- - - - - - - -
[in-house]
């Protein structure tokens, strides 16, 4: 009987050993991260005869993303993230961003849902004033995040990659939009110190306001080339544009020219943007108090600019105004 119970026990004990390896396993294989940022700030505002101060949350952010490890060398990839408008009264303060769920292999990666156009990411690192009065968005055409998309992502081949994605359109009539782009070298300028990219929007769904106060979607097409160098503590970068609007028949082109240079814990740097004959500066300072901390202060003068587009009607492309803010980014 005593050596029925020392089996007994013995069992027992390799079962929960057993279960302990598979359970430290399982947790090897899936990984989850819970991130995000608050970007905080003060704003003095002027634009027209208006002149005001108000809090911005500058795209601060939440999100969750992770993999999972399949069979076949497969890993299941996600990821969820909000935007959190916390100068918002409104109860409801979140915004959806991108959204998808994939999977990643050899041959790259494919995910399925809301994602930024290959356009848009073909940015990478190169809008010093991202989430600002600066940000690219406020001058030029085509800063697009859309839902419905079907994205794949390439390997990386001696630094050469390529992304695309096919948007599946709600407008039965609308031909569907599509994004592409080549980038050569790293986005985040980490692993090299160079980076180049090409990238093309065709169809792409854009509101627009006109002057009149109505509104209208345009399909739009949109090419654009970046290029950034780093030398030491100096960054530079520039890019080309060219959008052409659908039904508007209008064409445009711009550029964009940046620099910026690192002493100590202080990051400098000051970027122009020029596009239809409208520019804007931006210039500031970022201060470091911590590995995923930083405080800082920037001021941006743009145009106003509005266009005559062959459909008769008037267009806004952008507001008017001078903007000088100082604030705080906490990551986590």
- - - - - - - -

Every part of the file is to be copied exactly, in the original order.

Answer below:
[in-house]
């Protein structure tokens, strides 16, 4: 009987050993991260005869993303993230961003849902004033995040990659939009110190306001080339544009020219943007108090600019105004 119970026990004990390896396993294989940022700030505002101060949350952010490890060398990839408008009264303060769920292999990666156009990411690192009065968005055409998309992502081949994605359109009539782009070298300028990219929007769904106060979607097409160098503590970068609007028949082109240079814990740097004959500066300072901390202060003068587009009607492309803010980014 005593050596029925020392089996007994013995069992027992390799079962929960057993279960302990598979359970430290399982947790090897899936990984989850819970991130995000608050970007905080003060704003003095002027634009027209208006002149005001108000809090911005500058795209601060939440999100969750992770993999999972399949069979076949497969890993299941996600990821969820909000935007959190916390100068918002409104109860409801979140915004959806991108959204998808994939999977990643050899041959790259494919995910399925809301994602930024290959356009848009073909940015990478190169809008010093991202989430600002600066940000690219406020001058030029085509800063697009859309839902419905079907994205794949390439390997990386001696630094050469390529992304695309096919948007599946709600407008039965609308031909569907599509994004592409080549980038050569790293986005985040980490692993090299160079980076180049090409990238093309065709169809792409854009509101627009006109002057009149109505509104209208345009399909739009949109090419654009970046290029950034780093030398030491100096960054530079520039890019080309060219959008052409659908039904508007209008064409445009711009550029964009940046620099910026690192002493100590202080990051400098000051970027122009020029596009239809409208520019804007931006210039500031970022201060470091911590590995995923930083405080800082920037001021941006743009145009106003509005266009005559062959459909008769008037267009806004952008507001008017001078903007000088100082604030705080906490990551986590």